It’s not too long before the end of the semester and the arrival of finals. This is a great time to start planning your study schedule so you can ace your exams. We talked to peer tutors from the Academic Success and Achievement Program (ASAP), and they shared some useful tips on when to start preparing, how to plan and study strategies to help you find your focus.
When to start preparing
“Three weeks ahead of time for finals and two weeks ahead of time for major exams–long term memory is proven better for retention, and that way you can cover all the material and practice tests.” Annamarie M.
“The absolute best strategy that I’ve found for midterms and finals is a unique two-week agenda. Two weeks before the exam, I tackle all the small assignments and life chores that I know I’ll have to get done around exam time. This includes all tedious (but necessary) homework assignments, small chores in my living space, meal planning so I know exactly what to eat to keep me focused and anything else I can get done. In a way, I grind through everything but the study material first. One week before the exam is my prime study week. However, I am always careful to avoid burnout from sitting for hours on end staring at study material. I’m far less stressed if I dedicate 30 minutes to one hour at a time. Regardless, every single day in week two I spend at least some time looking at the material. Eventually, by the end of the week, things have become familiar and habitual in terms of content.” Alyssa S.
How to prepare
“One, don’t cram at the last minute. Two, get a tutor if you find it hard before the first exam. I made that mistake with organic chemistry. Three, know or ask what the professor is putting on the exam. Will it be based on the reading or lecture notes? Then, study mostly that but don’t neglect the other topics.” Annamarie M.
“Study strategies are very personal and really depend on how you like to learn. However, I always recommend my students to practice recall of material as often as they can. This can be through flashcards, Quizlet, having a friend ask you questions or working on a problem without using notes. Also, if your professor provides learning goals, use those as a way to quiz yourself after reviewing lecture information to gauge how well you're retaining the material. Try to quiz yourself often and avoid cramming!” Sydney W.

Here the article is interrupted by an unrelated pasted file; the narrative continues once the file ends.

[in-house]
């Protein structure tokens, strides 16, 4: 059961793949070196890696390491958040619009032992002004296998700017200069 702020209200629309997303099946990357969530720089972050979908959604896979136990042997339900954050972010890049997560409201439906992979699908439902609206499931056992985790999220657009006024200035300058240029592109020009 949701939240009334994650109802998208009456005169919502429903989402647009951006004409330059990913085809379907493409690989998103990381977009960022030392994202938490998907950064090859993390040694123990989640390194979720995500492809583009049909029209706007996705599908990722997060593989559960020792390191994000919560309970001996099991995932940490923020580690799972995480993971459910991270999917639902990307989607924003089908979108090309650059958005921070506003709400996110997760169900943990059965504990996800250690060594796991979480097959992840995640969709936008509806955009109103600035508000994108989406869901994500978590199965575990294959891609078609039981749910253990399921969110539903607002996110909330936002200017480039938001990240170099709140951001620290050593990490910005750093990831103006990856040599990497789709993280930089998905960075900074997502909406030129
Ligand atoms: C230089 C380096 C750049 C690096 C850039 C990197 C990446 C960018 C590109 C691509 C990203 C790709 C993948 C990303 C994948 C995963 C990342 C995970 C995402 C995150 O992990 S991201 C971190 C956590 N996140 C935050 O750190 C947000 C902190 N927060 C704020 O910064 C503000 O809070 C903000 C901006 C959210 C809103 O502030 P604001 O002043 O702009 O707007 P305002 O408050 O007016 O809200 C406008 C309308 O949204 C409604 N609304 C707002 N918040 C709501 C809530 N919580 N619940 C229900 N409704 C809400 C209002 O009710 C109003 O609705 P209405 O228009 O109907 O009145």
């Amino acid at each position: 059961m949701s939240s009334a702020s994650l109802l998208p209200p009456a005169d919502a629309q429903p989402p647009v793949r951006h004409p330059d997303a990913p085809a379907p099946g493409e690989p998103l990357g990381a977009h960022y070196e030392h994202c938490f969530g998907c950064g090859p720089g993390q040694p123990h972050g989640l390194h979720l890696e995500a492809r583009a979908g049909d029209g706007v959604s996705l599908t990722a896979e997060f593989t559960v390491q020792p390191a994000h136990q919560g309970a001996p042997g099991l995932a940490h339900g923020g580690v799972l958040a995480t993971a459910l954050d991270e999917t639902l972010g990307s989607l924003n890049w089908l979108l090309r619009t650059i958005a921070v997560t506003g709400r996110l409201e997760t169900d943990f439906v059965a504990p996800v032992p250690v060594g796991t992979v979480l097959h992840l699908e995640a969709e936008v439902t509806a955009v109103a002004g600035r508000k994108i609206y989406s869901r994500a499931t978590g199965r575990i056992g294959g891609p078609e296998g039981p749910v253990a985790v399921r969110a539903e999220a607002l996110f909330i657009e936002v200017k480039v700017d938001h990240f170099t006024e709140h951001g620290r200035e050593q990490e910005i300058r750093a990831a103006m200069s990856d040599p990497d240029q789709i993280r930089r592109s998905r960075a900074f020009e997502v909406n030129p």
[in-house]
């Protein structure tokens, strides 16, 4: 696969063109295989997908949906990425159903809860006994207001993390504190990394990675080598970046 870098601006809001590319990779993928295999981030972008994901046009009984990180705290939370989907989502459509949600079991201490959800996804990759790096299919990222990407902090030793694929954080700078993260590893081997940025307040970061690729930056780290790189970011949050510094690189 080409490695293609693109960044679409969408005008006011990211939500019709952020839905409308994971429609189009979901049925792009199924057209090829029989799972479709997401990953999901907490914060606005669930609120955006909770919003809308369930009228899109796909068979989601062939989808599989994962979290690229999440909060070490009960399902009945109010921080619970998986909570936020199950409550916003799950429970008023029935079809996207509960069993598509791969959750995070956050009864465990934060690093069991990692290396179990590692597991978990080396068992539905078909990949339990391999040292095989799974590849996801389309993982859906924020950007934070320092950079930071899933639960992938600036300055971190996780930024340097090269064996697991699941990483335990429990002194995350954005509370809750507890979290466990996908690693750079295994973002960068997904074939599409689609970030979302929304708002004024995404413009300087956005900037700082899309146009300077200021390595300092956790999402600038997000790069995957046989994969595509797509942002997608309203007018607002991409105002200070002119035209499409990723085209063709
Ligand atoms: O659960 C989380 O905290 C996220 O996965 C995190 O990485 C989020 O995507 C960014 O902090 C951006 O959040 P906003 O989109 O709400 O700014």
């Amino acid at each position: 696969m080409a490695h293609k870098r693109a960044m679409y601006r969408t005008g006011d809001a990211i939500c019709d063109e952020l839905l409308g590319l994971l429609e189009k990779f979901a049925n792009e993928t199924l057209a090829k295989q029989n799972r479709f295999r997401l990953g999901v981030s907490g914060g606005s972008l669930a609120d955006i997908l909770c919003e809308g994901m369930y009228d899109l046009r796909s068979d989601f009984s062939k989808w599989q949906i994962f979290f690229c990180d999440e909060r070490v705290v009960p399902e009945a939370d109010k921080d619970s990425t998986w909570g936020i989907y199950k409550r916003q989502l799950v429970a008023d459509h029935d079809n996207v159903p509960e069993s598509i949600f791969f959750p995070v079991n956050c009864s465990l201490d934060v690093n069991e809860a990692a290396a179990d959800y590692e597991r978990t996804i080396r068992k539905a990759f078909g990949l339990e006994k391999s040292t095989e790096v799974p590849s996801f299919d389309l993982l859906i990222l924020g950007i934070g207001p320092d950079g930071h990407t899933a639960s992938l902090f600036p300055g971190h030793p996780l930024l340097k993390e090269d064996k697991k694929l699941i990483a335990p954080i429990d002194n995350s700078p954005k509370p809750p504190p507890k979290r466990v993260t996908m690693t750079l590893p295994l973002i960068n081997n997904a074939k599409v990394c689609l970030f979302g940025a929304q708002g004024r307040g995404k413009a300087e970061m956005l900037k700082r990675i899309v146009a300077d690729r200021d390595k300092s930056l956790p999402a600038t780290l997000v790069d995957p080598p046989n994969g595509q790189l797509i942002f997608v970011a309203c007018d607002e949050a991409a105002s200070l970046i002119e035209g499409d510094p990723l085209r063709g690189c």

“First, create a space optimal for you to get the most of the time you’ve dedicated to studying. Clean your room, light a candle, play soft music. Anything that helps get you in a focused mindset. Two, avoid burnout. The second you feel your eyes burning or pulling out your hair, step away. Take 5-20 minutes to yourself and breathe. Eat a snack. Third, don’t worry. Recognize that sometimes life happens and we don’t have time to study as much as we want. Luckily, there is almost always a chance to do better. Figure out what went wrong and try again.” Alyssa S.
“Study a lot, as well as the night and day before. Review and do practice tests. Set aside some time for working out or meditating or listening to music, something to help you relax the night or the day before the exam so you don’t get too stressed out. Focus on the good things and not just on how stressed you are about school. Talk to people if you’re feeling stressed.” Annamarie M.